2. HOW IMPORTANT IS SPECIAL TEAMS TO MAKING A DEEP PLAYOFF RUN?
Even after winning two, everyone in Montreal is talking about how ineffective their powerplay is. In the Big Apple, Vigneault and the Rangers are trying all they can to solve the Capitals penalty kill. Special teams seem to make such a difference in the postseason. But how is this analyzed to best understand where its success can lead to Stanley Cups?
I reviewed the special teams data for all playoff teams since 2005-06 who qualified for the Conference Semifinals. In the chart below, I plotted each team’s powerplay success rate along the horizontal axis and their percentage of powerplay goals given up along the vertical axis. Therefore, franchises with the most complete special teams (i.e., strong powerplay and penalty killing) can be located at the bottom right of the graph. Teams struggling in both facets are located in the top left.
I have also color-coded the dots in two ways. The red dots reference the 2015 playoff teams and the green dots are the Stanley Cup champions dating back to the 2006 Carolina Hurricanes.
There are four noteworthy red dots among the teams remaining in the playoffs. The first two squads that jump out are the Ducks and Canadiens – and for completely different reasons. The Ducks are in the bottom-right zone indicating they have their special teams clicking; the Habs, on the other hand, couldn’t be further away. Both teams are such an outlier that there are no comparables over the past decade.
Washington and Chicago are the other two teams with unique results. Wouldn’t you have expected an Alex Ovechkin-led powerplay to be further right and the notoriously staunch Blackhawks penalty kill to be down a number of points? However, both teams will take what they can get. The Capitals must be ecstatic that their kill has only given up two goals in 28 attempts. And the Blackhawks have a 20% powerplay success rate in this year’s playoffs; enough success to overshadow all the powerplay goals given up against Nashville and Minnesota.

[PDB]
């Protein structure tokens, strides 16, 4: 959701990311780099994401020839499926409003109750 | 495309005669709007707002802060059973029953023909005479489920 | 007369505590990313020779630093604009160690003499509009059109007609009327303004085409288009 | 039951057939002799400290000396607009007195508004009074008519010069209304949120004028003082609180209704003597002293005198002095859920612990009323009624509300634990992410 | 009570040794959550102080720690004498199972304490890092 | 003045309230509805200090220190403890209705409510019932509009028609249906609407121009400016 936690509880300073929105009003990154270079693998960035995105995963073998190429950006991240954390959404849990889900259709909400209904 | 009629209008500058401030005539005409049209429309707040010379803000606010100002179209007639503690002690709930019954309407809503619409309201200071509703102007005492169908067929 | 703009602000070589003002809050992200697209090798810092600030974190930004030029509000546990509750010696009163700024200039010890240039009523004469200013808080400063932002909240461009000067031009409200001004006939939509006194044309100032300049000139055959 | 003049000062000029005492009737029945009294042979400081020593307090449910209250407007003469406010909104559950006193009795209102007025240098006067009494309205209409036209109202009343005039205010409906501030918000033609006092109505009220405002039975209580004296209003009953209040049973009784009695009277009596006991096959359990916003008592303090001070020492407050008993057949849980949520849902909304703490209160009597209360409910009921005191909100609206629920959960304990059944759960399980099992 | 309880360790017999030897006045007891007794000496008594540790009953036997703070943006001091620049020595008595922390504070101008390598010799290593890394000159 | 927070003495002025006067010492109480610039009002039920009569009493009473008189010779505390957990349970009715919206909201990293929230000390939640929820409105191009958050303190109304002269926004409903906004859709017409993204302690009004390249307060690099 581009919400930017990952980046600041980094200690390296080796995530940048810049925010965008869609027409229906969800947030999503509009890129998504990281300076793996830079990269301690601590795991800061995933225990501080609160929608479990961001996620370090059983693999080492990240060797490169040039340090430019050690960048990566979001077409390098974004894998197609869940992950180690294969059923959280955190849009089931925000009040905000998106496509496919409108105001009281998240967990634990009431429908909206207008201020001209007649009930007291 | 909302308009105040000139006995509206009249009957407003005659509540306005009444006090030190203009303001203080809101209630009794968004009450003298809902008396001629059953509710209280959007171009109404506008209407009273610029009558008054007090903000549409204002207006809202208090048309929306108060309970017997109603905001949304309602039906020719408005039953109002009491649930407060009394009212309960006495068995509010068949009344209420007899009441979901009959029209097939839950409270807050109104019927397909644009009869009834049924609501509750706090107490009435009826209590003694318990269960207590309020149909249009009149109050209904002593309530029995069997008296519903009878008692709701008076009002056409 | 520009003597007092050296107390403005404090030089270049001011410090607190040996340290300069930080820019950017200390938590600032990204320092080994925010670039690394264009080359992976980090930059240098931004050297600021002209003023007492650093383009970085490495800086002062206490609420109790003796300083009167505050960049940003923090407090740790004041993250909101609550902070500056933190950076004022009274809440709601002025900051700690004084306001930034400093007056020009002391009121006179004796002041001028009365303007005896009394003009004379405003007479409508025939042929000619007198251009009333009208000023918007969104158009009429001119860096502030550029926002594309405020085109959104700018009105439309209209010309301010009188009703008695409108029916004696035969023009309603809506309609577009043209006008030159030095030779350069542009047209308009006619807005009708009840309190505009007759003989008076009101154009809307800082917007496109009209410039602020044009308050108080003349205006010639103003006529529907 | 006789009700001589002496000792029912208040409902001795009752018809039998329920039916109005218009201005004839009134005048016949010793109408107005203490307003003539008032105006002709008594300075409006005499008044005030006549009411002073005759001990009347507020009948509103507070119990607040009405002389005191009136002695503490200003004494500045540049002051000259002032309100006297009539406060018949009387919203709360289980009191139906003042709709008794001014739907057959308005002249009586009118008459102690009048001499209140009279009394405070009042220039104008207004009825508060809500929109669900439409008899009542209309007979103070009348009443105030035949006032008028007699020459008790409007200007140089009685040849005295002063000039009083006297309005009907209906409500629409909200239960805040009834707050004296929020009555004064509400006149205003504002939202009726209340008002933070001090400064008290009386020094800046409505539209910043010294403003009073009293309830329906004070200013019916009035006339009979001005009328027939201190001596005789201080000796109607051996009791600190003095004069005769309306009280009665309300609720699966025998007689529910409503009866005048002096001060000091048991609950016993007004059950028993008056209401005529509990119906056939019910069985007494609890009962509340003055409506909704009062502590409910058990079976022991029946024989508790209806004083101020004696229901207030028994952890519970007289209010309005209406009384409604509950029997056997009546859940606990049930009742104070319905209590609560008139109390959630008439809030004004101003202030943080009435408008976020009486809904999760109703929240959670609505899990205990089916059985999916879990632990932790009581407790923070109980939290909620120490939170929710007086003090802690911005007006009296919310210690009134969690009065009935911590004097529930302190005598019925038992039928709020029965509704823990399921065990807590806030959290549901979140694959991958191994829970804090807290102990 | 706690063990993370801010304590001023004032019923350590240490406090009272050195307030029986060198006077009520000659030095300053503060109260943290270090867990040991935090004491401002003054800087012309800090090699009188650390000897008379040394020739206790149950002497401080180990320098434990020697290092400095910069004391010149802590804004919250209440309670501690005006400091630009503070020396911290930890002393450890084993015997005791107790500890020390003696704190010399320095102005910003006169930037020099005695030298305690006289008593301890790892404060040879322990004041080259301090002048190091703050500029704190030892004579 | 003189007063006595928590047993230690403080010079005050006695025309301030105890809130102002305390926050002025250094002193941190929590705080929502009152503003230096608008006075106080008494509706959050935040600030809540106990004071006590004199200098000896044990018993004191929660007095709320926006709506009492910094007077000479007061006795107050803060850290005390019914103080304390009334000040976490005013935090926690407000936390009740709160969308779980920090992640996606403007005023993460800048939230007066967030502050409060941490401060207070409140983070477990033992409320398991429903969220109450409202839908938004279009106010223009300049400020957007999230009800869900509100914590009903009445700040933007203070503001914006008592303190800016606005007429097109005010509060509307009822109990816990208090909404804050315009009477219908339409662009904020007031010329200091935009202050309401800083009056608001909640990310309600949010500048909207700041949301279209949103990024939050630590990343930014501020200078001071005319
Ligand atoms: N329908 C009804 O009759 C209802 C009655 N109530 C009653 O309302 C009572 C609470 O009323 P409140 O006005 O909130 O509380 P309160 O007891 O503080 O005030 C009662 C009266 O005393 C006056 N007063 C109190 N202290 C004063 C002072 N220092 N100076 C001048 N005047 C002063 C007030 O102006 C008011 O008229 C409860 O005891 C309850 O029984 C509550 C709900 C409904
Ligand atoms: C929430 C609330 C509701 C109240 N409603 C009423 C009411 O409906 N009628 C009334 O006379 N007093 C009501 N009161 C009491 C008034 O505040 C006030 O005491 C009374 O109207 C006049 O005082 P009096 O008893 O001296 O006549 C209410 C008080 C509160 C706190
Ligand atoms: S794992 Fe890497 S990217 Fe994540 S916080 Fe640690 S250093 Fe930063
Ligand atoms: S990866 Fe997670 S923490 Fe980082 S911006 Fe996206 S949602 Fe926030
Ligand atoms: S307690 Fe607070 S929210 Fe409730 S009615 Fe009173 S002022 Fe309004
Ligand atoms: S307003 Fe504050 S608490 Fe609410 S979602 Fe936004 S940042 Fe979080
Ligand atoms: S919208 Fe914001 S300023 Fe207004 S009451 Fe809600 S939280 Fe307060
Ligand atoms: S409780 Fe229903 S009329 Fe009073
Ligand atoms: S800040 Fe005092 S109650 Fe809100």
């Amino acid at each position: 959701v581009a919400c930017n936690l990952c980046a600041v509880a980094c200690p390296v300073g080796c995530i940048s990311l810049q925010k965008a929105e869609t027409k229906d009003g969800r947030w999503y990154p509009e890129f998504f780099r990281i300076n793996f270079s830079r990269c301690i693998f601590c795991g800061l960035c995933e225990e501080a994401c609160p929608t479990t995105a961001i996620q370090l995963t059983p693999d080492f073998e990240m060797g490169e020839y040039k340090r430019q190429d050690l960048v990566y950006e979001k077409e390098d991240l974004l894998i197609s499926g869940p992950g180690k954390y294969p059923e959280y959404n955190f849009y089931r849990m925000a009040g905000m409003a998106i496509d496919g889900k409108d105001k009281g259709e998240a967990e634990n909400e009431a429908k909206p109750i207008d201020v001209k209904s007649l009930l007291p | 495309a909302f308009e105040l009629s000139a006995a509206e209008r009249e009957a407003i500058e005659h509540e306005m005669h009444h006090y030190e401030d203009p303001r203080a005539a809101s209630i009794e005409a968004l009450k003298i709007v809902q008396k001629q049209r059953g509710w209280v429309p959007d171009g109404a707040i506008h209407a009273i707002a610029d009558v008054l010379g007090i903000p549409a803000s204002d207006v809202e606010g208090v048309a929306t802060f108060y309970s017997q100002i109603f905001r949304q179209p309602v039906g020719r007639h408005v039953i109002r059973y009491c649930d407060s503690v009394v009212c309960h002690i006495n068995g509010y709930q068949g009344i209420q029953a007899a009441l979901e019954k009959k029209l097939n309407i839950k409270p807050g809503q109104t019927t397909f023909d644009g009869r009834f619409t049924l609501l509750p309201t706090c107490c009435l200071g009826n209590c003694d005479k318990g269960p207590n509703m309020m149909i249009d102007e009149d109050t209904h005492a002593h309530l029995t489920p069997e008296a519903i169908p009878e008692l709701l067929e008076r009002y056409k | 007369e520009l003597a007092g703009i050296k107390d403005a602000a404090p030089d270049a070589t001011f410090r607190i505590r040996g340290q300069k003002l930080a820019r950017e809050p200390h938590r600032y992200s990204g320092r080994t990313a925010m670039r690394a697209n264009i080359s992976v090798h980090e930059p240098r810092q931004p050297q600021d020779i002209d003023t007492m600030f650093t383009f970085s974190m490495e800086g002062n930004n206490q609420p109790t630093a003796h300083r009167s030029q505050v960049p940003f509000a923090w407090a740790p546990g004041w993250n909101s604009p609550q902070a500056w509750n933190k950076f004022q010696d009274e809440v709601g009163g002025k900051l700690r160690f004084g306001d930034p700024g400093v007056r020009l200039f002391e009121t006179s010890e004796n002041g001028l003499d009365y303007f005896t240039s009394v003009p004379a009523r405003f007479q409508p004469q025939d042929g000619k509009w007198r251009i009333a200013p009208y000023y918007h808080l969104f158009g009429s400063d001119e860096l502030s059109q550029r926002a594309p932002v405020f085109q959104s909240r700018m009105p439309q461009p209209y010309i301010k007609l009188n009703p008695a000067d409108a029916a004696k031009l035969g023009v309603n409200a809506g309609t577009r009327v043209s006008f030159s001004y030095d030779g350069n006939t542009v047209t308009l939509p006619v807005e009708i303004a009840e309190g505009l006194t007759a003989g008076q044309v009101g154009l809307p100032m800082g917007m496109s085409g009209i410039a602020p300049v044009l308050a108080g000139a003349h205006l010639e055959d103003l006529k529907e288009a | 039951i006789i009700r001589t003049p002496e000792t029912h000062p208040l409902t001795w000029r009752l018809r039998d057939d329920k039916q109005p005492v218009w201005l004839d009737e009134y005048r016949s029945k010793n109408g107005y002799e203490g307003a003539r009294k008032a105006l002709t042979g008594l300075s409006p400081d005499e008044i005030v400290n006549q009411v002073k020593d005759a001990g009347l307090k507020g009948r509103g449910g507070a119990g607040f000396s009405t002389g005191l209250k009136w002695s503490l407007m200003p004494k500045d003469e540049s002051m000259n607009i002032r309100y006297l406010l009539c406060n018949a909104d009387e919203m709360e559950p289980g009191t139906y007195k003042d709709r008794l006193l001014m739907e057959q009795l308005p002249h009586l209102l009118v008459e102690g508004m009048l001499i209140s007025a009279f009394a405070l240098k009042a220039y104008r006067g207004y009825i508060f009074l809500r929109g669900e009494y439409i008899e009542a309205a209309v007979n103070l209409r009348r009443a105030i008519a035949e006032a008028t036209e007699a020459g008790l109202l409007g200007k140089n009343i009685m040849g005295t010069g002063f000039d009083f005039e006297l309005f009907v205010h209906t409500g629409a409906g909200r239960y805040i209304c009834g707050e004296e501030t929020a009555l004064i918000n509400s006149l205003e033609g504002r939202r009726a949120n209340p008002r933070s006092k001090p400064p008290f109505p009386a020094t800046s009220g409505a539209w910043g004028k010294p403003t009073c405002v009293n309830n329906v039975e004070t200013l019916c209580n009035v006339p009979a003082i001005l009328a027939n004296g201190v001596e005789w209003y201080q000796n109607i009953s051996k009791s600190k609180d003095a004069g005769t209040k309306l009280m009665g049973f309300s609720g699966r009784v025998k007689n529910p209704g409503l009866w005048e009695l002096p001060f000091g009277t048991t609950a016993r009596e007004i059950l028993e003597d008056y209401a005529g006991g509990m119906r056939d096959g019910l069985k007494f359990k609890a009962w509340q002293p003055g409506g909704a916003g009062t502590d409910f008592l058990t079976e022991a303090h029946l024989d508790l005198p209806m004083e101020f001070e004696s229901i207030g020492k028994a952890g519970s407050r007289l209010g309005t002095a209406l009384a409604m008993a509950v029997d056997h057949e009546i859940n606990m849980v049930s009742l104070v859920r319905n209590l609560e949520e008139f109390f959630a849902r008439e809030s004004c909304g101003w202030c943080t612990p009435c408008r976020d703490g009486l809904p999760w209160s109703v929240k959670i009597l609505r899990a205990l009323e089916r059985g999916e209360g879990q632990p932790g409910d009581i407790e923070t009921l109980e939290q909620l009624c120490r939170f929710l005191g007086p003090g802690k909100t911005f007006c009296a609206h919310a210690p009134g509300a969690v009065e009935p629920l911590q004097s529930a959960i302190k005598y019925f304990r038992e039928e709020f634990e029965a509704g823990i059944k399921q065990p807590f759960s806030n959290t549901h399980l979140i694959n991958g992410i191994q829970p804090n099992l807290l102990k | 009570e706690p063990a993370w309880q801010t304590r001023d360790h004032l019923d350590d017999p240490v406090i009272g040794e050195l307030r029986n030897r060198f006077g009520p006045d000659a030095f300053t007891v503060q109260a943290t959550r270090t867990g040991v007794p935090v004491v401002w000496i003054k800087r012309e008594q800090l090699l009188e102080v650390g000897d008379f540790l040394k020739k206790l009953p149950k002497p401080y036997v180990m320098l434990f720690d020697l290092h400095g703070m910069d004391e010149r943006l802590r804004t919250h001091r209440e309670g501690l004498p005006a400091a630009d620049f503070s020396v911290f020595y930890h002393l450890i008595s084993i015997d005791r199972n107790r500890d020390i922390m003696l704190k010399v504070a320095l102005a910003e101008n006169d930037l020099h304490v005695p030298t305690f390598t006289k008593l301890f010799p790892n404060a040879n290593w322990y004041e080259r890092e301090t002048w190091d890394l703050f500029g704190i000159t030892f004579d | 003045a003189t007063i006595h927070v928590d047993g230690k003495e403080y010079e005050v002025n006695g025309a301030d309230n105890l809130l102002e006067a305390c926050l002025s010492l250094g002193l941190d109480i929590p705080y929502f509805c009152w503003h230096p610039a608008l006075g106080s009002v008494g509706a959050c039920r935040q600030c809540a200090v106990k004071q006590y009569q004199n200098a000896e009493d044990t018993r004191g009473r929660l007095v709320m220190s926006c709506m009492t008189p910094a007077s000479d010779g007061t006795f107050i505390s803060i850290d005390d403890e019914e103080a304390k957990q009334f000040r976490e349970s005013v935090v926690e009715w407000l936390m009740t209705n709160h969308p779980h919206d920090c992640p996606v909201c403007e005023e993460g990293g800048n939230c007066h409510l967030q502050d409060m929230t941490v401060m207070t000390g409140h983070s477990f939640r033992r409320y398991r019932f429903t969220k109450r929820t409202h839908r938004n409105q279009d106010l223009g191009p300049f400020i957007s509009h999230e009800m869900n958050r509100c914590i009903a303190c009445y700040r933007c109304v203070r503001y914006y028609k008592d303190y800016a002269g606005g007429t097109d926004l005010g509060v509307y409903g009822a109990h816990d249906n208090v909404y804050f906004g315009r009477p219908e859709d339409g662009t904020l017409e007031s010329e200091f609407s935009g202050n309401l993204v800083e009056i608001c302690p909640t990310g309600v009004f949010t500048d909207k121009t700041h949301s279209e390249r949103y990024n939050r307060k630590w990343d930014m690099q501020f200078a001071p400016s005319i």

Should Chicago be concerned? That’s where we turn to the green dots. No Stanley Cup champion since 2006 has allowed goals on more than 16.7% of penalty kills. The Blackhawks currently sit at 27.3%. They would need to kill off 21 consecutive man advantages to align themselves with past Cup winners. At this rate, and considering Anaheim’s unparalleled playoff powerplay dominance, Chicago may not survive deep enough to find out.
3. DO TEAMS WHO END SERIES EARLY HAVE AN ADVANTAGE WITH THE EXTRA DAYS OF REST?
After every sweep, all the pundits proclaim how beneficial extra rest is. Players can rest up, heal some wounds and recharge in time for the next challenge. But is there really an advantage? Anaheim swept Winnipeg in four then proceeded to dispose of Calgary in five after enjoying three days more rest. But for every Duck team, you find examples like the Canadiens who waited patiently for Tampa Bay and Detroit to settle affairs before meeting up with the Lightning in the second round. And that hasn’t gone too well for Montreal to this point.